as told to Adriana Ermter
Benigne, 12 years, Karugira Primary School, Kigali, Rwanda (Photography by Terence Babb)
"Because we go to school, girls can be whatever they want to be. We can pick; I get to choose."
I like school because I get to see my friends and I get to learn. My classes are so much fun and my teacher is giving me the skills I need to help me achieve my dream.
My old teacher just wrote our lessons on the chalkboard. It was very boring and I didn't care. Plus, I'm a girl and girls don't have the right to talk in class. We can't be decision makers. But now, girls like me have the opportunity to go to special schools like this one that has Right To Play-trained teachers, so we have to take advantage of the situation and study hard so we can get an education.
"I'm going to be an optometrist. Many Rwandans have problems with their eyes and I'm going to help them. It's why I'm happy that I get to come to this school; it's much better than the one I went to before."
My new teacher helps. He starts every class with a game. It puts me in the mood to learn - I'm learning math, English and science faster now, because they're fun. The games help me. I'm learning how to cooperate and I can explain things, like how I'm feeling or if I don't understand.
"I never used to say anything in class, but I like participating now, because I want to listen to others and to help them."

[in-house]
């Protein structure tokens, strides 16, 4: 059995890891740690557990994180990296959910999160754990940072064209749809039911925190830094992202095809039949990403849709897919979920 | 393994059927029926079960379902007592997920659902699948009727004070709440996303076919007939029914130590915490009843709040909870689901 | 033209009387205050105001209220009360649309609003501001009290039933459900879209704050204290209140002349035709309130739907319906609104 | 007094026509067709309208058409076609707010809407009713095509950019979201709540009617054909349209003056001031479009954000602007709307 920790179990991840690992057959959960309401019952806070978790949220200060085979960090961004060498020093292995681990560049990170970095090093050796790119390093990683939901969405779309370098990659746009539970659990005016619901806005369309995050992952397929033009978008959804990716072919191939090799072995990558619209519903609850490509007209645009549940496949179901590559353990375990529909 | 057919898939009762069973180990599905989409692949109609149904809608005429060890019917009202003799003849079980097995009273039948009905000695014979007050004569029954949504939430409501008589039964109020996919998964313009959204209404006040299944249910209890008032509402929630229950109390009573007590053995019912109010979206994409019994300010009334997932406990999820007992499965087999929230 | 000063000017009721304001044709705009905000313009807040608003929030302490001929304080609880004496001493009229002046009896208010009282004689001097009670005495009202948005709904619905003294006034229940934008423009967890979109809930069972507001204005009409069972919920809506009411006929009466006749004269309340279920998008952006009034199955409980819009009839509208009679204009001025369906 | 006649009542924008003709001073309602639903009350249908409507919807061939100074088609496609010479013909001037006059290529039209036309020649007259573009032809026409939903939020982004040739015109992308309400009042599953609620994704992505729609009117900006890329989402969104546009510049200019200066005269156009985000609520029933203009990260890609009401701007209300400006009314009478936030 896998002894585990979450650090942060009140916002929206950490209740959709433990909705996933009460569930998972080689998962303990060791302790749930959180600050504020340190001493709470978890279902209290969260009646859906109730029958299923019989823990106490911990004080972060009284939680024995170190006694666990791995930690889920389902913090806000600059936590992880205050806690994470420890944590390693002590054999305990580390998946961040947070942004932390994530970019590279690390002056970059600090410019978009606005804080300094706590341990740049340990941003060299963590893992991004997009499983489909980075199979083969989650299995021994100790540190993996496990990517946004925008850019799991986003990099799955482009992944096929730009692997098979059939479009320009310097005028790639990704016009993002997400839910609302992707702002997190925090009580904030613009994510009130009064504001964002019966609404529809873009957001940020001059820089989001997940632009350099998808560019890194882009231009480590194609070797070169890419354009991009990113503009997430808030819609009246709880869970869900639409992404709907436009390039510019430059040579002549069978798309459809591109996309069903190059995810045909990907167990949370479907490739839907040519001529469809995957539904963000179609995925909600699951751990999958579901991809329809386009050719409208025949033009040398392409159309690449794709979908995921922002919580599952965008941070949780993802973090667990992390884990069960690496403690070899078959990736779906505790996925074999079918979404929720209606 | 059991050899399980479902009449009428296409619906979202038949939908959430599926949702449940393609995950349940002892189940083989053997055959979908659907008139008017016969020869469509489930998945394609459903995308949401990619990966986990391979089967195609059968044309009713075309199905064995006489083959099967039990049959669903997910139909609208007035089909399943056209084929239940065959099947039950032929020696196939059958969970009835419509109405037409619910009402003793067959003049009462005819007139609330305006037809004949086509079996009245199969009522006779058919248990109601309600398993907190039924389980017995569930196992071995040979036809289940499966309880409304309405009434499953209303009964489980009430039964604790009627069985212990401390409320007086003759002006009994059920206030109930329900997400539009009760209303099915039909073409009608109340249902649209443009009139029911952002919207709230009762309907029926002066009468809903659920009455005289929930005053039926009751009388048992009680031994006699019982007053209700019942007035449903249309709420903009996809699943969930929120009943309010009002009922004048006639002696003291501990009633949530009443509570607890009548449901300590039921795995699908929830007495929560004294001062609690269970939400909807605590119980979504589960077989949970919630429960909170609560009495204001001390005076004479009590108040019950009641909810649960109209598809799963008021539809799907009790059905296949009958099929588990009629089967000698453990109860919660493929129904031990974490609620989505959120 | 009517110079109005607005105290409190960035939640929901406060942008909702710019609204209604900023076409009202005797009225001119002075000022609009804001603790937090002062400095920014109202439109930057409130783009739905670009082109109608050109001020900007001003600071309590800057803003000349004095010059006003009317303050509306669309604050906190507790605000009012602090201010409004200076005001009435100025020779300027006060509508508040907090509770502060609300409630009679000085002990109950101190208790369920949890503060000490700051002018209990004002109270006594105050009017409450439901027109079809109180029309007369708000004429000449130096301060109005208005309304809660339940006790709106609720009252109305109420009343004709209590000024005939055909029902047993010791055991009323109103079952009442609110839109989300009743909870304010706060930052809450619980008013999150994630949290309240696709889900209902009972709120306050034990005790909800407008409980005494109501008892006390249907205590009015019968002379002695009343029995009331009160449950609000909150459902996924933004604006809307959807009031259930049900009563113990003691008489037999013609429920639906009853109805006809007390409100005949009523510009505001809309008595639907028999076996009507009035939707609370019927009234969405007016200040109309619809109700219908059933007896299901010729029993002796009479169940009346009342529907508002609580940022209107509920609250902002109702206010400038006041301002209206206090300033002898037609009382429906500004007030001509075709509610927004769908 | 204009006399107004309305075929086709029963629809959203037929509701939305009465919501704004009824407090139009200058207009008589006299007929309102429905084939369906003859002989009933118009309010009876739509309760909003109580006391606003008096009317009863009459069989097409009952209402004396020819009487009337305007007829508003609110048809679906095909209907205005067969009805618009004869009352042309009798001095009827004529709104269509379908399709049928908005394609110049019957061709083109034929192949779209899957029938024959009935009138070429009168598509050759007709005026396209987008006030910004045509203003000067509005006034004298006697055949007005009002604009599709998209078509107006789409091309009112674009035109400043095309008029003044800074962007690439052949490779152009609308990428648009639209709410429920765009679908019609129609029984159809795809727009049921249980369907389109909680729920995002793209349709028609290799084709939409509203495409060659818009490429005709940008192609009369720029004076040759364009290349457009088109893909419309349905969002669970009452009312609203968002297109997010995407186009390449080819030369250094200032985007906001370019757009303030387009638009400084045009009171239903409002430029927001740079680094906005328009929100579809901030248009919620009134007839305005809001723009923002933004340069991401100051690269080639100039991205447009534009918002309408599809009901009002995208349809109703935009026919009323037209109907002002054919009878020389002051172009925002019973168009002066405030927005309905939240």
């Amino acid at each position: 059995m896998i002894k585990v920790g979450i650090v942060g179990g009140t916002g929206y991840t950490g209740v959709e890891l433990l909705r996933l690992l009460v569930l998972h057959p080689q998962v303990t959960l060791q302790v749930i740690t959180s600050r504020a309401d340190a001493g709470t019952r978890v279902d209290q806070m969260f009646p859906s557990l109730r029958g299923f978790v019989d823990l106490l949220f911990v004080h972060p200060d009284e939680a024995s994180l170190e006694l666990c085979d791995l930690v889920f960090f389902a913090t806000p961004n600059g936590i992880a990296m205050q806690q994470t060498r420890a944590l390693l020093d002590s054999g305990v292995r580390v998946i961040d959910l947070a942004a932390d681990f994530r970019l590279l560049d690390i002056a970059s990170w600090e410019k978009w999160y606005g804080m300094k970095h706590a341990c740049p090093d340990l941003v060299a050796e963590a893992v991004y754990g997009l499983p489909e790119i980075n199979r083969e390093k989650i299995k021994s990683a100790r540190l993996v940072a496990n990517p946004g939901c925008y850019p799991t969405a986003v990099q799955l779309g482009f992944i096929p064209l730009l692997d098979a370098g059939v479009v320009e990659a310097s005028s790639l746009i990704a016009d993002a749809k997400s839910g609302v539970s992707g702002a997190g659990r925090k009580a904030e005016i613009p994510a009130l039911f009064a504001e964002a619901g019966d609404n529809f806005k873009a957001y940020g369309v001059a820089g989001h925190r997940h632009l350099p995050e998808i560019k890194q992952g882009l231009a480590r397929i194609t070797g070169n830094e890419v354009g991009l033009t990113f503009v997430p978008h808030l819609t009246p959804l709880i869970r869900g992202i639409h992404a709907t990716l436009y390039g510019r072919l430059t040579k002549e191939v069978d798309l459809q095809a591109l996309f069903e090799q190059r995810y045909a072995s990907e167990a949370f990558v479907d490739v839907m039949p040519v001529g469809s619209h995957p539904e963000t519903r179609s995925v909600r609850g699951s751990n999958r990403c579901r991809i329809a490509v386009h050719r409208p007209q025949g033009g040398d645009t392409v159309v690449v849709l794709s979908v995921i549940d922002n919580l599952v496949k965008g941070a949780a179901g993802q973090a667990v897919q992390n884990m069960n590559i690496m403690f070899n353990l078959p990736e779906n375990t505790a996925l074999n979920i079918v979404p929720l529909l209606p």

Sometimes, when I have a problem at home with my family, I think about a game and remember what I learned. When I do that, I can approach my mother easily and talk to her about my problem. That's my favourite thing about school: learning the lessons. Because we go to school, girls can be whatever they want to be. We can pick; I get to choose.
Girls like Benigne are changing the world for the better. With your support, we can help more #GirlsLead!
In 2015, Right To Play launched the Play for the Advancement of Quality Education (PAQE) program with the financial support of the Government of Canada provided through Global Affairs Canada. Active in eight countries, PAQE uses Right To Play's experiential learning methodology to build teacher capacity and remove barriers to education to improve learning outcomes.